Ayana Evans

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Ayana Evans
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NationalityNew york
EducationTyler School of Art
Alma materBrown University

Ayana M. Evans -- nicknamed Yana -- was raised in Chicago, IL but is based in New York City. A performance artist who started off as a painter, Evans received her MFA in painting from the Tyler School of Art at Temple University and her BA in Visual Arts from Brown University. Nowadays, Evans is best known for “Operation Catsuit” and “I Just Came Here to Find a Husband” -- on-going public performances and interventions.[1]

Career Motives and Influences

Evans initially intended to be a painter. With performance art, however, she felt more enabled to confront “people who are unaware of their classism, people who are unaware of their racism, people who really don’t support black women, people who have a lot of gender bias and don’t support trans women, people who I think just need their eyes opened a little more” (2020).[2] And so, Evans centers and focuses her work around the intimate stories of black womanhood, exploring the “intricacies of my life; as an individual and as a social being who is: a woman, a Black American woman, a light skin Black American woman, a light skin black American woman from Chicago, blah blah blah. You get the idea”.[3]

On June 19, 2020, The New York Times published “What It Takes to Raise a Black Women Up,” centered around Evans and her art, her “grueling, yet nuanced performances using her own body to help audiences understand what black women often face”. In an interview with Anna Mikaela Ekstrand, Evans reveals that her practices hold a lot of anger and pain directed at a lot of different things, like racism, sexism, being treated or paid poorly at work, or the institutionalized art world’s marginalization of performance and performance artists.[4]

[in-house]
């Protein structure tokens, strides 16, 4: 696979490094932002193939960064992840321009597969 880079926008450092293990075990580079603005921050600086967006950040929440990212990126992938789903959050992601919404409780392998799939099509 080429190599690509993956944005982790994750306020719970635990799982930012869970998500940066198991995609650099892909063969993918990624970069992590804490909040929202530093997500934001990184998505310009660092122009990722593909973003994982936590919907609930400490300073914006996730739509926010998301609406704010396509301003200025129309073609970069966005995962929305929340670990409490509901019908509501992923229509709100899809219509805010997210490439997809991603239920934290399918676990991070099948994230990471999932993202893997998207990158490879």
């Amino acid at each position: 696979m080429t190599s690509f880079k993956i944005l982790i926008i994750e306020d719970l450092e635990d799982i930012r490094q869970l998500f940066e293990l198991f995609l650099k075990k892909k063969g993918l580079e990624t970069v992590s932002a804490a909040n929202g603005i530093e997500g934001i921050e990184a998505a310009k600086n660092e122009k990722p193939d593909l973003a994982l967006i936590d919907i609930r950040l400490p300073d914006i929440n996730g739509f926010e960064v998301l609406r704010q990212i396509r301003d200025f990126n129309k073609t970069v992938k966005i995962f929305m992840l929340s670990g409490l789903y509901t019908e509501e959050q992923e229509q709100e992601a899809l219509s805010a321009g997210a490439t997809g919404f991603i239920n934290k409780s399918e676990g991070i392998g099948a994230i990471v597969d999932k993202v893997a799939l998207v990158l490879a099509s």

Evans also gains a lot of influence from her parents and family history. Her mother grew up in Alabama and her father (who suffers from Parkinson’s disease), Mississippi. Their Southern influences can be seen in the way Evans speaks -- with a lilt.[2] In the same interview with Ekstrand, Evans says that in her work, she also shows a lot of anger, resentment, and pain for “what happened in my family as slaves, as black people who had overcome so much just to be what is considered ‘normal’ by American financial standards”. [4] In the performances themselves, that anger, pain, and resentment -- regardless of the source -- can be seen through yelling, acting bossy, etc.

“...so much of what I do or have done in my career moves away from big parts of my life,” Evans says in the interview with Ekstrand. Even though she often steers away from formalism and traditional career pathways when it comes to painters and designers, color theory, texture, and fashion are still big parts of her life.

thumb|Ayana Evans in Catsuit[2]|link=Special:FilePath/Merlin_173469351_2c8d6a09-74a7-41ad-bd0c-bcc519138a5d-superJumbo.jpg]]

Why the Catsuit?: “Operation Catsuit”

From her website, under Artist Statement: “My Operation Catsuit persona is me being 100% me. My hope is that this encourages others to be 100 % themselves. Both within and outside of the Operation Catsuit series I often perform solo durational actions like jumping jacks and high kicks in heels for 2-3 hours at a gallery with a full face of makeup or push-ups in heels in an intersection. These performance actions are designed to highlight the repercussions of racism and misogyny, as well as the power of a woman taking up space in ways that are traditionally reserved for cis straight men in the United States.” [5]

In 2012, Evans found the catsuit at a designer friend’s sample sale. It was one of the only things that fit her well and so, became her art scene uniform, her recognizable trademark. She says that there is an aspect to her wearing the neon catsuit that is about self-acceptance and confidence. [2]

What's Next?

In 2021, Evans will be co-curating and performing in an intergenerational performance series at the National Portrait Gallery. [4]


  1. "Performance Art | Ayana Evans". ayanamevans.
  2. 2.0 2.1 2.2 2.3 Cite error: Invalid <ref> tag; no text was provided for refs named auto
  3. "Ayana Evans, Author at Cultbytes".
  4. 4.0 4.1 4.2 "Ayana Evans in Conversation with Anna Mikaela Ekstrand". FOA.
  5. "Artist Statement". ayanamevans.

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